Themes: Mortality, humor

Author information: Journalist and former columnist Mary Roach has written for Outside, GQ, Vogue, and The New York Times Magazine. She writes the humor column "My Planet" in Reader's Digest and is a contributing editor for the science magazine Discover. She lives in San Francisco with her husband, Ed. (from

Plot summary: With quirky humor and unexpected insights, the author explores what happens to human bodies after their original owners are done with them.

Booktalk: Has anyone ever said you have a sick sense of humor? Then Stiff: The Curious Lives of Human Cadavers might be just the book for you. It's all about dead bodies and how we've used them throughout history: in medical science, in crash tests of cars and planes, in weapons tests, in outdoor laboratories where forensic scientists study the process of decay...the list goes on and on. Did you know that in the 17th and 18th centuries there was an entire black market in dead bodies? Medical schools needed cadavers, but it was illegal at that time to dissect humans, so the schools had to resort to all kinds of underhanded methods to get bodies. And then there's the chapter on cannibalism. If you're a fan of “Six Feet Under” or any of the CSI shows, give this book a try. Author Mary Roach has a quirky and, yes, sick sense of humor, and she's put together a book that's disgusting, surprising, and very, very funny. (Booktalk written by Vermont librarian Christine Eldred and used by permission).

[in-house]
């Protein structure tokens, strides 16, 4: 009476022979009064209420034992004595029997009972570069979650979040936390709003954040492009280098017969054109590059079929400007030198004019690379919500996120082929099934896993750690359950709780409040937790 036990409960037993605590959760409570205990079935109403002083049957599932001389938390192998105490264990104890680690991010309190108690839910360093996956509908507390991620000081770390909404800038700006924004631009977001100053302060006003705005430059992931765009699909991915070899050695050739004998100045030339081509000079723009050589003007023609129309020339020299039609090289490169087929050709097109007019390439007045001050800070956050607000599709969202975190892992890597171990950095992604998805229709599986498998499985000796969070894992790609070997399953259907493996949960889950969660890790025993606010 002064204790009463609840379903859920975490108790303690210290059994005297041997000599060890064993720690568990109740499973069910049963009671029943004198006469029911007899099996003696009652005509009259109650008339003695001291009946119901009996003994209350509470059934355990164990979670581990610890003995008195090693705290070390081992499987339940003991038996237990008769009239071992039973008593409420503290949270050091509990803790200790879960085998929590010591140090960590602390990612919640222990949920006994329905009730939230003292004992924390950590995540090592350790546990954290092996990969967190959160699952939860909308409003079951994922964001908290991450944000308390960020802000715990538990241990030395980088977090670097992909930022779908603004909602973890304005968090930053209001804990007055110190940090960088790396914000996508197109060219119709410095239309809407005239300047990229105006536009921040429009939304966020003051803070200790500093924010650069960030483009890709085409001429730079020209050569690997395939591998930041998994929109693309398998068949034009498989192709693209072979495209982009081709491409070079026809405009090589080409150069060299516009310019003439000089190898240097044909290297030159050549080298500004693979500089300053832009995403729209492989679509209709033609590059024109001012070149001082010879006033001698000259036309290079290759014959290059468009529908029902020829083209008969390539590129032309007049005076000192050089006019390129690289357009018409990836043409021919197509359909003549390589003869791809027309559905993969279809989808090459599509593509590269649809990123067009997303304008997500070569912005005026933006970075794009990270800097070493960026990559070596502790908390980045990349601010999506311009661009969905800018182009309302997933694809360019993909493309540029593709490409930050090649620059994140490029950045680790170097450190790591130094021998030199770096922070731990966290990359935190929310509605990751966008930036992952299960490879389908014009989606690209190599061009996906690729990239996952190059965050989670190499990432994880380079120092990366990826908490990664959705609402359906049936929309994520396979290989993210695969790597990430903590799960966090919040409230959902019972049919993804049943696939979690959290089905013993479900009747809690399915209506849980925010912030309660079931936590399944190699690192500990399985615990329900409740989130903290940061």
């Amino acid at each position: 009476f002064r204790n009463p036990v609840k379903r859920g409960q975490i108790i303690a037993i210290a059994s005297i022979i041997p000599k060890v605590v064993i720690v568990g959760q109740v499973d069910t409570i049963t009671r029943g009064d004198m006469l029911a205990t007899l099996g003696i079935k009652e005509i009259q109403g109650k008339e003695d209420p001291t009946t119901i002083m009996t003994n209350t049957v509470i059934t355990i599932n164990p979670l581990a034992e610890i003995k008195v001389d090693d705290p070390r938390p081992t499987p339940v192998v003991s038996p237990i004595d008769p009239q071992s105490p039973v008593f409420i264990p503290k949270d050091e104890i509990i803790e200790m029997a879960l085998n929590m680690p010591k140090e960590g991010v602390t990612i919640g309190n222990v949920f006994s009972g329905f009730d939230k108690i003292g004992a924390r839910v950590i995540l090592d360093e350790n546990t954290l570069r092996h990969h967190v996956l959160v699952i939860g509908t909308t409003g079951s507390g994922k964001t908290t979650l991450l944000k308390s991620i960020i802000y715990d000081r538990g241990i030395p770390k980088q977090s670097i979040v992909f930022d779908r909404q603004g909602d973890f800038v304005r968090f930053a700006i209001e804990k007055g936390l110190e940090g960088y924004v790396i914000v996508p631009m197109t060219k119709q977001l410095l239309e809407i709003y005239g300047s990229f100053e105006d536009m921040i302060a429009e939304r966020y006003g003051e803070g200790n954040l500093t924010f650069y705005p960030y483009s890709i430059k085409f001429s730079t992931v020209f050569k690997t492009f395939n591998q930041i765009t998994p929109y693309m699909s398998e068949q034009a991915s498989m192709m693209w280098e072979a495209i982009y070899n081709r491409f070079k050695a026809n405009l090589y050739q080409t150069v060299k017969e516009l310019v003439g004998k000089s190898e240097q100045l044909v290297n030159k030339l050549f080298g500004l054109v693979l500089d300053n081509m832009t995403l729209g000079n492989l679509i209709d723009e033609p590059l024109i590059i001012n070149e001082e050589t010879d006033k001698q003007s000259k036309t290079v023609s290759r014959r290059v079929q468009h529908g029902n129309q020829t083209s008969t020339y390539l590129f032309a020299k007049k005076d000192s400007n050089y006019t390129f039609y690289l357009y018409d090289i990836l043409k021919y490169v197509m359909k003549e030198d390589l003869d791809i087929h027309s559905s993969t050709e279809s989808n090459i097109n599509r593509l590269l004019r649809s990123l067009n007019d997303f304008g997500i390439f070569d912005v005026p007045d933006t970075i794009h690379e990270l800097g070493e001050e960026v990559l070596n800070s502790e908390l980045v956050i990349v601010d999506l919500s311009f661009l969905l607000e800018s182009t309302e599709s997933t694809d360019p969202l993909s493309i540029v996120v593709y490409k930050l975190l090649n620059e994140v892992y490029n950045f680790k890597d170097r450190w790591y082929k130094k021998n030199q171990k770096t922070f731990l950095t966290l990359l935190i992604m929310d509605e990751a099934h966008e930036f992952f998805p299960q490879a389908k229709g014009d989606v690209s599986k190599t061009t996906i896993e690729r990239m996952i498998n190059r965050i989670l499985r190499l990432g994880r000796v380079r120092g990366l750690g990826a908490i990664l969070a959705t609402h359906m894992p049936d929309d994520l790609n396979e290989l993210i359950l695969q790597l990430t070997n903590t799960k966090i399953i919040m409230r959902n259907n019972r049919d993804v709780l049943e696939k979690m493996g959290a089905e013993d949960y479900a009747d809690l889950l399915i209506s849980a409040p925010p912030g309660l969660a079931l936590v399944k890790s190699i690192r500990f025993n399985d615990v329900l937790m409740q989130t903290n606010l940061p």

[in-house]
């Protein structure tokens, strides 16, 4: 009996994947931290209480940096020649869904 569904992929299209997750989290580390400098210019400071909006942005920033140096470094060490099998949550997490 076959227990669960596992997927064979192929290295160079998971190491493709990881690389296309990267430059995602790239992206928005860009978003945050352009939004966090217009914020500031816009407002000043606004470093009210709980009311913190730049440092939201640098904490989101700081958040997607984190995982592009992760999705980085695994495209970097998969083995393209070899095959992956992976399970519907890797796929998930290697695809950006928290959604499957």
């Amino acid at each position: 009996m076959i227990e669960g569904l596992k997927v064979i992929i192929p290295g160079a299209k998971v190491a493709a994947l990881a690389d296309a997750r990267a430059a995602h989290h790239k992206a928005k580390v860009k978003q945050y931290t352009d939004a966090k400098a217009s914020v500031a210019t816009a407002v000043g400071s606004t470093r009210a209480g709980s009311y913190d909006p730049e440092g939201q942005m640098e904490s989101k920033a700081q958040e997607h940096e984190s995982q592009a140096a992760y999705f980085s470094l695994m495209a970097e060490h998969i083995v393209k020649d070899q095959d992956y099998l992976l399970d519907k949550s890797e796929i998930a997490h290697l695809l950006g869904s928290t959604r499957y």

Curriculum tie-ins:


The chemistry of decomposition



Humorous nonfiction; finding your voice.

If you loved this, you'll like:

Additional Resources:

Another book by this author:  Spook: Science Tackles the Afterlife (to be published by Norton in 2005)


by Marjane Satrapi

Genre: Autobiography in graphic form

Themes: Life during a time of political upheaval and war; rebellion against injustice; religious intolerance; the importance of family

Author information: Marjane Satrapi was born in 1969 in Rasht, Iran. She grew up in Tehran, where she attended the Lycee Francais before leaving Iran for Vienna. She studied illustration in Strasbourg. Satrapi speaks Iranian, French, English, German, Swedish, and Italian and presently lives in Paris with her second husband, a Swede. Her illustrations appear regularly in newspapers and magazines, and she is also the author of several children's books. Although she is a princess, she laughingly points out that her great-grandfather, the last Emperor of Iran, was married to over 500 wives and probably had at least 2,000 children, so considering the number of descendants there are now, the term “princess” is meaningless.